Apple Magic Keyboard vs Magic Keyboard Folio: Which keyboard is right for your iPad?
The Apple iPad range comes with a myriad of different accessories so you can take on more tasks with your tablet. But what sets them apart and which one is right for your iPad?
Apple has recently released a batch of new tablets, including the iPad 10th-generation and the iPad Pro M2. With one addition to some of the most classic iPad ranges, we thought it was time to take a closer look at some of the accessories that can be paired with these devices, specifically the keyboards.
Apple offers several keyboards that pair with various tablets, but today we’re going to be looking at the Magic Keyboard and the Magic Keyboard Folio to see which boasts the most features, connects to the most devices and which is more affordable. Read on to find out which iPad Apple Keyboard is best for you.
The Magic Keyboard can be brought in two sizes. One that fits the iPad Pro 12.9-inch (6th-generation) and one for the iPad Pro 11-inch (any of the four models) and iPad Air (4th and 5th generation). The former costs £379/$349/€429, with the latter costing £319/$299/€369.
Meanwhile, the Smart Keyboard Folio comes in just one variation, the iPad 10th-generation, and has a starting price of £279/$249/€299, making it the cheaper option out of the two. Both of these keyboards can be found on the Apple website but can also be brought from third-party retailers like Amazon.
Starting with the Magic Keyboard, we thought that it was easy to pop off the iPad when you wanted to use it separately, with the magnets connecting it being firm and rigid, making it feel sturdy and secure to use. The version we reviewed pairs with the iPad Pro 2020, but it can be used with later iPad Pro generations, too.
The Magic Keyboard seems to be made of soft plastic and we thought that it was easy to clean and resistant to dings and scratches, ideal for anyone who will be throwing it into a backpack and taking it on the go. It can be found in two colourways, White and Black.
The Magic Keyboard Folio, on the other hand, simply comes in a White colourway. While we do not have a dedicated review for this Keyboard, we do have a lot of experience using it alongside the latest iPad 10th-generation, which will help to inform this versus.
We thought that the Magic Keyboard Folio was mostly excellent, noting the two-piece design that allows you to detach the actual keyboard and only use the kickstand. This was ideal for watching video content or taking a video call, and it is made of a plastic material that doesn’t pick up smudges easily.
We thought that the Magic Keyboard mirrored the keyboard from the MacBook Air 2020 with scissor switches and a decent amount of travel. We noted that the keys are well-spaced and large enough to type quickly without making too many mistakes, at least on the 12.9-inch variation, and that it helps improve overall performance.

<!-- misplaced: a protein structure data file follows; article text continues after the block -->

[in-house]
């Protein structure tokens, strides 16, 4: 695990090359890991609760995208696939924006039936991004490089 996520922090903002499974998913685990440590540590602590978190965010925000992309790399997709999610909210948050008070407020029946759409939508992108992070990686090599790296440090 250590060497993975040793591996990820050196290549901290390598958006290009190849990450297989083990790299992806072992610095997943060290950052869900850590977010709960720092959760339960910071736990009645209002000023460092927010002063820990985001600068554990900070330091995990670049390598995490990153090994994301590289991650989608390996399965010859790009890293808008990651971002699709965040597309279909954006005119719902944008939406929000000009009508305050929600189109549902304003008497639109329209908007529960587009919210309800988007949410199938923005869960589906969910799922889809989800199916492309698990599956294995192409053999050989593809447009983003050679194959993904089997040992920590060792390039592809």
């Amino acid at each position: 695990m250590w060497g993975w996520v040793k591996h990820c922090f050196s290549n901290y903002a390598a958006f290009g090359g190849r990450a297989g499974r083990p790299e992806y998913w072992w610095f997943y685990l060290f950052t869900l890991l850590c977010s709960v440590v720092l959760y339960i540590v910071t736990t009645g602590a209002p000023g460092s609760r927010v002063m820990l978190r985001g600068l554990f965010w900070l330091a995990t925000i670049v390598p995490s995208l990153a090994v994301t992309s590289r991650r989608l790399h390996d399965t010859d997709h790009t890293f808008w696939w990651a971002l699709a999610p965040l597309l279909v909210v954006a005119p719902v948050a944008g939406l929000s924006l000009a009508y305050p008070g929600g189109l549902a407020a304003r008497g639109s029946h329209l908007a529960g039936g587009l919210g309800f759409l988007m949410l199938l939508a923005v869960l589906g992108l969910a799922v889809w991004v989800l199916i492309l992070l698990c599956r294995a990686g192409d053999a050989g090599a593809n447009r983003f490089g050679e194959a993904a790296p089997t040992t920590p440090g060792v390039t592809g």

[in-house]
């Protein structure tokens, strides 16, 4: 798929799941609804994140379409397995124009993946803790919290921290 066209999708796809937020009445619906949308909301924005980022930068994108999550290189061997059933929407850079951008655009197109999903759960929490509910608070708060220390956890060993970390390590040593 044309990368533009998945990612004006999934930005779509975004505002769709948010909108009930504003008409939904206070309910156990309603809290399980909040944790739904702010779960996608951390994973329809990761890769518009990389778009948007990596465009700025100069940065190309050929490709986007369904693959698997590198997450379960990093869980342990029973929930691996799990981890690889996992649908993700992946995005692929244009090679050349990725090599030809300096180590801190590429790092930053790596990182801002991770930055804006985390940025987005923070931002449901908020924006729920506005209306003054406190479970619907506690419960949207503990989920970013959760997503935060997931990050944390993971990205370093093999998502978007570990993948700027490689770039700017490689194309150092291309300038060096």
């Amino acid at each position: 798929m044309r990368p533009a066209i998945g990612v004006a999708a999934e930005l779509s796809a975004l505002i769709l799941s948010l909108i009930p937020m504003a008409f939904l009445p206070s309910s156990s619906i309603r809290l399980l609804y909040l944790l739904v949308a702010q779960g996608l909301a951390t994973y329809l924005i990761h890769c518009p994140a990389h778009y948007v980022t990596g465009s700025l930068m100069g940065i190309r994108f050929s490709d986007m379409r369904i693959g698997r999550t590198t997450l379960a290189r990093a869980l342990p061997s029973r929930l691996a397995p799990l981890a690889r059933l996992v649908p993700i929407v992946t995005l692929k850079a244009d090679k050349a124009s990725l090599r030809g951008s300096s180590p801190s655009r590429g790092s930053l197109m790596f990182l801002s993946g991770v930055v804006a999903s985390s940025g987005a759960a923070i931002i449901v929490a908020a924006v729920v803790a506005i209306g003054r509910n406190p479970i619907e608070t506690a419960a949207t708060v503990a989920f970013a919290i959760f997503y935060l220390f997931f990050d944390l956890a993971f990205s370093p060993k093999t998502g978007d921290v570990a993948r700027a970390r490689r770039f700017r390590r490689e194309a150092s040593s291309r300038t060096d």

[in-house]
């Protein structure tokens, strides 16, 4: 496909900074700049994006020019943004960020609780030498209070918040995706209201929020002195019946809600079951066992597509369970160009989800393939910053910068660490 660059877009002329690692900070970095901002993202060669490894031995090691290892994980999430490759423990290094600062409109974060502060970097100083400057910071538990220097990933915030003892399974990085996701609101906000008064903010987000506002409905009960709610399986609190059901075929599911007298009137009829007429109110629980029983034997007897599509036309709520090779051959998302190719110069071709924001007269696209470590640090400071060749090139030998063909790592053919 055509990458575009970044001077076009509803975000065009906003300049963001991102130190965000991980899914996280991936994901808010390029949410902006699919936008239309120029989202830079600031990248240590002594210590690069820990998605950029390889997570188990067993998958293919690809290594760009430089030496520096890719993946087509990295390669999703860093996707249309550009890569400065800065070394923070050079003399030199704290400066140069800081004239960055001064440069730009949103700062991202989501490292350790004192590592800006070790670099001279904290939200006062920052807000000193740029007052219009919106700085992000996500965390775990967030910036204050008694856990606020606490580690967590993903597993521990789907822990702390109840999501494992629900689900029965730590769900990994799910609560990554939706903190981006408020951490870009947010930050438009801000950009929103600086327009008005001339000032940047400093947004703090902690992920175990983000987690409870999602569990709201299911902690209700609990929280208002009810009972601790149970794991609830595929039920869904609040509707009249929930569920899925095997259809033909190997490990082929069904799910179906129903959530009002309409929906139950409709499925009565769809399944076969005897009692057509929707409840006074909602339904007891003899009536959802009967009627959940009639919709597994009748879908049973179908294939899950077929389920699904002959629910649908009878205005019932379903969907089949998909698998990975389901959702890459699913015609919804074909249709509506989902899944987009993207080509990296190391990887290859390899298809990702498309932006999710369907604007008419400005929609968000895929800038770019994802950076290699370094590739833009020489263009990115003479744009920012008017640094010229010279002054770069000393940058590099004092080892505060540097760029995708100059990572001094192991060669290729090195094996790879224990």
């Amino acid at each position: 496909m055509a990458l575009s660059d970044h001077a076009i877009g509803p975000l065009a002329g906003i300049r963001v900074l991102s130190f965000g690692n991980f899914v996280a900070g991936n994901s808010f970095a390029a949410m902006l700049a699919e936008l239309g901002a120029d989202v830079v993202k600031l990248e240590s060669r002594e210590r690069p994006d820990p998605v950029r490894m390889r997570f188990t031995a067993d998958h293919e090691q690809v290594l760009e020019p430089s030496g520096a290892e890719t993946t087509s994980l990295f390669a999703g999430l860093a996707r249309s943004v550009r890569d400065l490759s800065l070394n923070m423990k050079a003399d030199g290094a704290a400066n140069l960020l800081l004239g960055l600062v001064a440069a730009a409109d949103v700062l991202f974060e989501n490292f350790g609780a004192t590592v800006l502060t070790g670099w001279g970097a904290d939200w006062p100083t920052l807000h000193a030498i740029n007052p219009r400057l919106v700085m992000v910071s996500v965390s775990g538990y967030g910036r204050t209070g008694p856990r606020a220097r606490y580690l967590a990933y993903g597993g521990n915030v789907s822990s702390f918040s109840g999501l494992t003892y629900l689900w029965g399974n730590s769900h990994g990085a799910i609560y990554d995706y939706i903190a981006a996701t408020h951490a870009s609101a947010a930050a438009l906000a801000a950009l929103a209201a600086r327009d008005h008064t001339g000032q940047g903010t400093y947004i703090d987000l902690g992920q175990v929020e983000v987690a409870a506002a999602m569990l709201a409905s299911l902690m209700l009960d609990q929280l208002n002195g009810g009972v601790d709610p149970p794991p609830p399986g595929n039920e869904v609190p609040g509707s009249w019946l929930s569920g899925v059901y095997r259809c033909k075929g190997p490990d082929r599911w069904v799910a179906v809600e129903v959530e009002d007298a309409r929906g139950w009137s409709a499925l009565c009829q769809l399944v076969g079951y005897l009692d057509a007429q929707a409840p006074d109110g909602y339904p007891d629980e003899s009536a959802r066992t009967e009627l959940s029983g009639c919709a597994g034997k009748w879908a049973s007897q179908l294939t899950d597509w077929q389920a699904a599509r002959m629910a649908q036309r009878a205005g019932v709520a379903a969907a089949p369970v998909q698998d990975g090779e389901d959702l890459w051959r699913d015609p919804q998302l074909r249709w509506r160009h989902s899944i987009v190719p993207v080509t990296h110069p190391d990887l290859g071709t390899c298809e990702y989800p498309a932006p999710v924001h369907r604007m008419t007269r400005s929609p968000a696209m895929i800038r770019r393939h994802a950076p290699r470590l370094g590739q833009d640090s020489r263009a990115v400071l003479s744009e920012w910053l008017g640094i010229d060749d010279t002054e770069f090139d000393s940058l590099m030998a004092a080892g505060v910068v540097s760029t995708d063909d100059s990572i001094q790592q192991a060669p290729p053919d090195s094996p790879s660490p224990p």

One of the biggest downfalls of the Magic Keyboard is the lack of a function row, meaning that there is no way to alter the volume or adjust the brightness without using the buttons on the tablet or going into Settings.
Moreover, the trackpad included on the Magic Keyboard was serviceable; the pad is not as large as you’ll find on a MacBook, but we found it to be very responsive and properly clicked when pressed. Plus, it comes with the same gestures that a lot of Mac users will be familiar with, as swiping with three fingers will let you flip through your apps.
Turning towards the Magic Keyboard Folio, we were impressed with its performance, with plenty of travel and spaced-out keys. Moreover, it comes with the function row that the Magic Keyboard lacks, which made small tasks like adjusting the volume and skipping forward in a YouTube video a lot more fluid.
However, we did think that the design made it harder to sit in your lap, meaning that you will have better luck watching a movie on your desk than lying in bed. The trackpad works well and is also very responsive, though in the same vein as the Magic Keyboard, it is a little small.
The Magic Keyboard comes with a backlight, which makes it much easier to type in low-light environments. The Magic Keyboard Folio does not come with a backlight, although it does come with the aforementioned function row on the keyboard.
Moreover, the Magic Keyboard boasts a USB-C port to make charging the iPad easier, which the Magic Keyboard Folio does not. This may be because the Magic Keyboard Folio is compatible with the baseline of iPads, rather than the more expensive iPad Pro range that the Magic Keyboard pairs with.
Both connect to the Smart Connectors of the iPad and don’t require charging as they pull juice from the iPad.
The Magic Keyboard is compatible with any 12.9-inch iPad Pro model after the 3rd generation model, which includes the latest iPad Pro M2 2022. There’s also a version for all the iterations of the 11-inch iPad Pro, and the 4th and 5th gen of iPad Air.
The Magic Keyboard Folio is compatible with only one iPad model, the iPad 10th-generation. It will not work with any other iPad, due to the placement of the Smart Connect on the new iPad. That also stops you from using the Magic Keyboard with the iPad.
Apple’s approach to these keyboard cases is slightly confusing, as arguably the Folio version designed for the cheaper iPad is the better overall product. The addition of the function row is great, and the two-part design is a little more versatile. But, of course, your choice is determined by which iPad you choose or already have.